High-quality' stocks in an unleveraged model long portfolio declined -0.44%, and 'low-quality' stocks in the unleveraged short portfolio declined -0.95% for the day ended May 19, 2010. This compares to a decline of -0.51% in the S&P 500.

For the MTD, 'high-quality' stocks in an unleveraged long portfolio would have been down -5.65%, ahead of the S&P 500 (ex dividends) at -6.04%.

'Low-quality' stocks in the unlevered short portfolio are down even more for the MTD at -7.89%.

As a result, an accompanying unmodified Market Neutral Model Portfolio increased 0.51% today and is now up 2.24% MTD.

Moderate Long/Short Portfolio
Given the now 80% long/120% short weighting in the Moderate Long/Short Model Portfolio, it appreciated 0.79% overall for the day. The Moderate Portfolio is now up 0.97% MTD versus -6.04% for the S&P 500, excluding dividends - "alpha" of more than 7%.

Aggressive Long/Short Portfolio
Given the 50% long/150% short weighting in the Aggressive Long/Short Model Portfolio, it appreciated 1.21% overall for the day. The Aggressive portfolio performance is now down -0.31% MTD versus -6.04% for the S&P 500, excluding dividends.

'High-Quality' Long Stocks Performance
The best daily performers in a 'high-quality' model long portfolio included Family Dollar Stores Inc. (FDO) up 3.20%, ITT Educational Services Inc. (ESI) up 2.54%, and Canadian Imperial Bank of Commerce (CM) up 1.91%.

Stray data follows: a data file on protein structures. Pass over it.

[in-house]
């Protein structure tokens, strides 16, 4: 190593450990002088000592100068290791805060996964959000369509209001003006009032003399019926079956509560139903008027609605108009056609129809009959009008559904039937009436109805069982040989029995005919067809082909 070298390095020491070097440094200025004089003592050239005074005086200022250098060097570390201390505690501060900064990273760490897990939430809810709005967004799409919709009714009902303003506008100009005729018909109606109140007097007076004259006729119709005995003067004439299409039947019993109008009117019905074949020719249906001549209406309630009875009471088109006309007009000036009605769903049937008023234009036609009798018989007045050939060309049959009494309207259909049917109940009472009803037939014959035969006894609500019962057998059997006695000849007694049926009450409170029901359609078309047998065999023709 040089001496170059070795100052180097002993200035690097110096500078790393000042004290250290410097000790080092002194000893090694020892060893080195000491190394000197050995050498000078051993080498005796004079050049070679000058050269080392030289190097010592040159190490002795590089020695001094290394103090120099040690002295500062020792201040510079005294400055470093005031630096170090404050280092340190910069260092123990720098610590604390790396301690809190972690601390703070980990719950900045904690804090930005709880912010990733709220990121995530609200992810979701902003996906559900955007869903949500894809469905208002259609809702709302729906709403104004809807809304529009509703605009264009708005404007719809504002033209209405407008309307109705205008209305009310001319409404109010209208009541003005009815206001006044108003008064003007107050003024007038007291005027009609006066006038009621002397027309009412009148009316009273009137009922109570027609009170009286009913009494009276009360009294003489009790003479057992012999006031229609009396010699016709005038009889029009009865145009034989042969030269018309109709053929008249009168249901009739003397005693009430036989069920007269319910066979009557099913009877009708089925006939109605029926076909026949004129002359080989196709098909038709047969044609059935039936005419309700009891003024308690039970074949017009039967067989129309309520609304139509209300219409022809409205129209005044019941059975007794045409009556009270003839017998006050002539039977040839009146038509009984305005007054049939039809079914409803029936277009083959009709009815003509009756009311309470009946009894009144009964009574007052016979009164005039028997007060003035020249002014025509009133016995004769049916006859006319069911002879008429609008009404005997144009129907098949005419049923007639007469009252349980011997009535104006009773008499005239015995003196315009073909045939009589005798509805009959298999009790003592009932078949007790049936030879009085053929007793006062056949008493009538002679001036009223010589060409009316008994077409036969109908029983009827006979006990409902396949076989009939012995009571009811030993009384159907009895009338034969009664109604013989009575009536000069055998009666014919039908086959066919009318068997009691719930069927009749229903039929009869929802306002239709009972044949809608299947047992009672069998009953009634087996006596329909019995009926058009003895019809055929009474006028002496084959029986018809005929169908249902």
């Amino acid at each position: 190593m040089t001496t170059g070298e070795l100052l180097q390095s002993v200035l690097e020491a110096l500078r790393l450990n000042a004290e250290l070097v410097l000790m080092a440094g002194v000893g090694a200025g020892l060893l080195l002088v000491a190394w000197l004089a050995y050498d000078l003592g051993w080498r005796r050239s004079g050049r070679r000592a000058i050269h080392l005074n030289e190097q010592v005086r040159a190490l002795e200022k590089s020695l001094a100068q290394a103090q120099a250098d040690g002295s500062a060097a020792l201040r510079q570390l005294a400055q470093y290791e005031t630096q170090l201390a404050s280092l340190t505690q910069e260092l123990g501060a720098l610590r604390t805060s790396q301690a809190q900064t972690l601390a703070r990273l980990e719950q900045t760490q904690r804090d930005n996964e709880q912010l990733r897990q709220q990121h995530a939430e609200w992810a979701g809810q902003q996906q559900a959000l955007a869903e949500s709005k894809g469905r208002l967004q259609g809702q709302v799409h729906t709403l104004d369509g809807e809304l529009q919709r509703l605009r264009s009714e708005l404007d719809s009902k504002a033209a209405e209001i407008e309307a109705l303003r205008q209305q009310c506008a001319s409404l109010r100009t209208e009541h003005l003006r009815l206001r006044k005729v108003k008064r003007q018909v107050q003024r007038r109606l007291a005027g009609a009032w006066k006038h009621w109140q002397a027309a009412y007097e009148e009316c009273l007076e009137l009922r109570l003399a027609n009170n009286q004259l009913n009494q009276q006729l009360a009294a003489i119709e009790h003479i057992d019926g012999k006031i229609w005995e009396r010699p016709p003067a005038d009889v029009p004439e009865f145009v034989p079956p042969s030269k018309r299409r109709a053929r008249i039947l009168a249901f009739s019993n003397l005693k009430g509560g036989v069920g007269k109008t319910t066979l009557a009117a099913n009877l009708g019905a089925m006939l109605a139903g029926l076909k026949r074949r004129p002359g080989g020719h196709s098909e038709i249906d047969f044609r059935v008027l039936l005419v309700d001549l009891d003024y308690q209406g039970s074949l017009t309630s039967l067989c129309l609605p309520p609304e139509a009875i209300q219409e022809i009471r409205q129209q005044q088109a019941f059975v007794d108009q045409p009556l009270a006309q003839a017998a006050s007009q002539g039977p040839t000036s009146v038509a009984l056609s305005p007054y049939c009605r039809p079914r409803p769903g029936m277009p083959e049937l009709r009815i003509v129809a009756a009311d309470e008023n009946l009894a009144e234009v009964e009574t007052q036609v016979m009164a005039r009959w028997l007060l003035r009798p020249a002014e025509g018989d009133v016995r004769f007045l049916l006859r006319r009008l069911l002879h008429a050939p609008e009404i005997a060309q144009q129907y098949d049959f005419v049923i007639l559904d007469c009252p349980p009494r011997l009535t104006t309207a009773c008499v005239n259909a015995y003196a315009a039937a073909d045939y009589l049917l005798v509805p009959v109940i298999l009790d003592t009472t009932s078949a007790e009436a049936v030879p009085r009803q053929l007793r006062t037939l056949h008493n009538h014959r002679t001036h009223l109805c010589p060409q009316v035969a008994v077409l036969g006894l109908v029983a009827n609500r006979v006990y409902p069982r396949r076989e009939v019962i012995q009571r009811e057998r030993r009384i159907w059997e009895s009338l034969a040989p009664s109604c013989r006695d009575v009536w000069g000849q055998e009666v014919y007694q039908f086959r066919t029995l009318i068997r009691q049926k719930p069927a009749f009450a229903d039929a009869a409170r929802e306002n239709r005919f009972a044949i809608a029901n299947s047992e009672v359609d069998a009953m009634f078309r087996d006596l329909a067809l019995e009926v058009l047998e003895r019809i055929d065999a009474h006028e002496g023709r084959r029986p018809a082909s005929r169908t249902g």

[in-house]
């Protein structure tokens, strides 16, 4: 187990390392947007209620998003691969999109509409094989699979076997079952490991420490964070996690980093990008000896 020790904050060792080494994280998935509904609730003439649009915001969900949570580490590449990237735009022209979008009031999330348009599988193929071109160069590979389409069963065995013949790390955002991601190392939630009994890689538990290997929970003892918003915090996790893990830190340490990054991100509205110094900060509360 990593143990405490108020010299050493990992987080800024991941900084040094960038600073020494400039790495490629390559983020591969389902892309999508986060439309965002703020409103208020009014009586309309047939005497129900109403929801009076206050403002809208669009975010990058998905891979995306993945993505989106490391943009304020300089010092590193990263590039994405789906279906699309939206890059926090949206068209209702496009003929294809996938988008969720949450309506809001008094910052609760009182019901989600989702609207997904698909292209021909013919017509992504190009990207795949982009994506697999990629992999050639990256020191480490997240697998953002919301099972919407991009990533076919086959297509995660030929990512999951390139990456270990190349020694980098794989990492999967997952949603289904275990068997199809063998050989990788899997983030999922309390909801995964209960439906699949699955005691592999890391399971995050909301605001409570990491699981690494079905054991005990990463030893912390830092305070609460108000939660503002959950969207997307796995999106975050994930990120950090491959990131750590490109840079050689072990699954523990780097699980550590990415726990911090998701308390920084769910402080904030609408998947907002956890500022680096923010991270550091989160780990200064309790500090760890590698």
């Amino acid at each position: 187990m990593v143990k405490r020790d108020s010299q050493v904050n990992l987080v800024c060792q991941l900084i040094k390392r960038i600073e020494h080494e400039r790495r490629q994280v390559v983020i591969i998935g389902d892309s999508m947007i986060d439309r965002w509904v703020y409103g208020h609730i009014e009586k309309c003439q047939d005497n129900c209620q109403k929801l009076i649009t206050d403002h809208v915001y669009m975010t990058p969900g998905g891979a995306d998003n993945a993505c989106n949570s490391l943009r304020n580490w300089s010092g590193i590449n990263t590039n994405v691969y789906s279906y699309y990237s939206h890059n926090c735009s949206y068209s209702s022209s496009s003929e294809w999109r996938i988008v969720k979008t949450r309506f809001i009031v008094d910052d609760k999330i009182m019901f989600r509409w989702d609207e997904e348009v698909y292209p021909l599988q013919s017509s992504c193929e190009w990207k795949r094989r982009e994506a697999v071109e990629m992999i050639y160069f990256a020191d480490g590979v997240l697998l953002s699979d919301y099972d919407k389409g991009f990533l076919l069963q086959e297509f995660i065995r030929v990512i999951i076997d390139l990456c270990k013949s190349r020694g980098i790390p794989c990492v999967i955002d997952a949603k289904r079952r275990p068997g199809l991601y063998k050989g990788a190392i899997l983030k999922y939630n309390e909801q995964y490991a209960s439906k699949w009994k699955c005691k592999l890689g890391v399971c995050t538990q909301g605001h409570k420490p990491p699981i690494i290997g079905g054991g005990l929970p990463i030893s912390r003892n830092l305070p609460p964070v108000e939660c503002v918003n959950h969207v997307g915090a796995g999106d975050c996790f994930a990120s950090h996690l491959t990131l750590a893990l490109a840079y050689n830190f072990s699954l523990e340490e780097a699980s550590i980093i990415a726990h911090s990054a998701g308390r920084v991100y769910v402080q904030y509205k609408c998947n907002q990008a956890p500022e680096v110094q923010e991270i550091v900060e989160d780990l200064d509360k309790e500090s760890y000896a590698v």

The worst daily performers in a 'high-quality' model portfolio included Kinross Gold Corporation (KGC) down -4.67%, Seagate Technology (STX) down -2.56%, and SanDisk Corp. (SNDK) down -2.48%.

'Low-Quality' Short Stocks Performance
The best daily performers in the 'low-quality' short portfolio included Randgold Resources Ltd. (GOLD) down -3.80%, AngloGold Ashanti Ltd. (AU) down -2.74%, and Petrohawk Energy Corp. (HK) down -2.65%.

The worst daily performers in the 'low-quality' short portfolio included Sony Corporation (SNE) up 4.31%, Huntsman Corp. (HUN) up 4.15%, and PerkinElmer Inc. (PKI) up 1.45%.

Our Long/Short indicator is solidly in the net short position. Despite a signal that suggests we remain completely unhedged to the short side, we covered our positions in a model portfolio yesterday morning, May 18.

About the Model Portfolio
The Ascendere Long/Short Model Portfolio Strategies are "tactical tilt" portfolios that buy the highest quality stocks and sell the lowest quality stocks while maintaining a net long or net short position at all times. They are composed about 100 stocks and rebalanced monthly.

Investors focusing on daily performance could find monitoring our model portfolio useful as a proxy for what is working in the market in general as viewed through the lens of "high-quality" versus "low-quality" stocks.

In addition, daily readers can be apprised to changes in our proprietary long/short indicator, which has been successful at capturing general trends in the market.

Daily-Ascendere-Associates-2010-05-19
click to enlarge

Disclosure: none

Source: Market Outlook: Welcome to the Victor Niederhoffer Puppet Show